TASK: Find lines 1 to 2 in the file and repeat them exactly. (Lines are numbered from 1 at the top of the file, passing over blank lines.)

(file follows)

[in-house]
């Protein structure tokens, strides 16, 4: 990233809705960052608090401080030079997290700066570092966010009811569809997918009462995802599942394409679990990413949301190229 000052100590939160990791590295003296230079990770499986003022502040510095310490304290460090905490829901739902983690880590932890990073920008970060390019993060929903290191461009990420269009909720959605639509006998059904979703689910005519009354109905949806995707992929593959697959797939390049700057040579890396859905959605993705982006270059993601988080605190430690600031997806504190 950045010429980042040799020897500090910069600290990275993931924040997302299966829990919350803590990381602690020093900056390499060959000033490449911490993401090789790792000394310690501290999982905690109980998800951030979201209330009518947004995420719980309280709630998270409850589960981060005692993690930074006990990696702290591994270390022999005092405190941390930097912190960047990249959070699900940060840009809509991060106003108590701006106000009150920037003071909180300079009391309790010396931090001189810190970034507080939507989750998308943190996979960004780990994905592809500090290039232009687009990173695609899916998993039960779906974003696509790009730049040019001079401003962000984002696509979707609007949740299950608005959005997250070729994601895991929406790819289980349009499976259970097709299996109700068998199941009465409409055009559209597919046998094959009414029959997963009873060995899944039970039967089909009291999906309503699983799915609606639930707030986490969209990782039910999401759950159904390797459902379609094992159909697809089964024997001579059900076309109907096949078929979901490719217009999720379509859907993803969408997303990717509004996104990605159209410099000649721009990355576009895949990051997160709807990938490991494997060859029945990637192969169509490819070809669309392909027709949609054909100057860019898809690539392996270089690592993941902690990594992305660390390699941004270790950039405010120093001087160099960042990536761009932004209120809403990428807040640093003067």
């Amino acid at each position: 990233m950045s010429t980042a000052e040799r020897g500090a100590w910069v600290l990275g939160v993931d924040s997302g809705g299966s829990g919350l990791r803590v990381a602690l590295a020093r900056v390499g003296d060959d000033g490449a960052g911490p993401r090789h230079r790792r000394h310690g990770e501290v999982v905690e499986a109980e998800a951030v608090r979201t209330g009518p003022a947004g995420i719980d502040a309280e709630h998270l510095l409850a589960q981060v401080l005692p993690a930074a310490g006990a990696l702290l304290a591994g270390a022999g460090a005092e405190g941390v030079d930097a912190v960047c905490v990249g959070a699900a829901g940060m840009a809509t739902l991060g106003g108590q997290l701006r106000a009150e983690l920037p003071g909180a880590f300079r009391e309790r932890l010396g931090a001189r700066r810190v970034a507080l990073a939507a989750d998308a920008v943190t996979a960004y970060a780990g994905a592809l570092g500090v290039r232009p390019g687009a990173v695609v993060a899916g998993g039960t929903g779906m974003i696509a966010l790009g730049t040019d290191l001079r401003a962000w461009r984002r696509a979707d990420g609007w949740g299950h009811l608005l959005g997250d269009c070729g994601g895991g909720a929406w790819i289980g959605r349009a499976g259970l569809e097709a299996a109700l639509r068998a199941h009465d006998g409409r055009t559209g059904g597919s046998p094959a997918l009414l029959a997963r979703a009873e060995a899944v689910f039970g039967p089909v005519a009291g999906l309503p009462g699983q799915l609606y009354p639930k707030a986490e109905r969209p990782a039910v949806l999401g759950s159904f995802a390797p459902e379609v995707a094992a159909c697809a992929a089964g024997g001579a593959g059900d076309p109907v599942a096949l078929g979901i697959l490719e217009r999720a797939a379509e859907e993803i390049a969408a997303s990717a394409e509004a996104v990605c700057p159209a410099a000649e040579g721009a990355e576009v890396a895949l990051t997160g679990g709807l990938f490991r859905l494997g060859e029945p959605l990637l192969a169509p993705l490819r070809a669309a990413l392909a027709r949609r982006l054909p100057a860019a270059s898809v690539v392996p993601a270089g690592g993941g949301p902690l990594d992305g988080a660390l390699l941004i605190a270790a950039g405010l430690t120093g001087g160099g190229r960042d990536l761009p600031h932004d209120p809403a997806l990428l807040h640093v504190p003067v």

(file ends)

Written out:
[in-house]
């Protein structure tokens, strides 16, 4: 990233809705960052608090401080030079997290700066570092966010009811569809997918009462995802599942394409679990990413949301190229 000052100590939160990791590295003296230079990770499986003022502040510095310490304290460090905490829901739902983690880590932890990073920008970060390019993060929903290191461009990420269009909720959605639509006998059904979703689910005519009354109905949806995707992929593959697959797939390049700057040579890396859905959605993705982006270059993601988080605190430690600031997806504190 950045010429980042040799020897500090910069600290990275993931924040997302299966829990919350803590990381602690020093900056390499060959000033490449911490993401090789790792000394310690501290999982905690109980998800951030979201209330009518947004995420719980309280709630998270409850589960981060005692993690930074006990990696702290591994270390022999005092405190941390930097912190960047990249959070699900940060840009809509991060106003108590701006106000009150920037003071909180300079009391309790010396931090001189810190970034507080939507989750998308943190996979960004780990994905592809500090290039232009687009990173695609899916998993039960779906974003696509790009730049040019001079401003962000984002696509979707609007949740299950608005959005997250070729994601895991929406790819289980349009499976259970097709299996109700068998199941009465409409055009559209597919046998094959009414029959997963009873060995899944039970039967089909009291999906309503699983799915609606639930707030986490969209990782039910999401759950159904390797459902379609094992159909697809089964024997001579059900076309109907096949078929979901490719217009999720379509859907993803969408997303990717509004996104990605159209410099000649721009990355576009895949990051997160709807990938490991494997060859029945990637192969169509490819070809669309392909027709949609054909100057860019898809690539392996270089690592993941902690990594992305660390390699941004270790950039405010120093001087160099960042990536761009932004209120809403990428807040640093003067």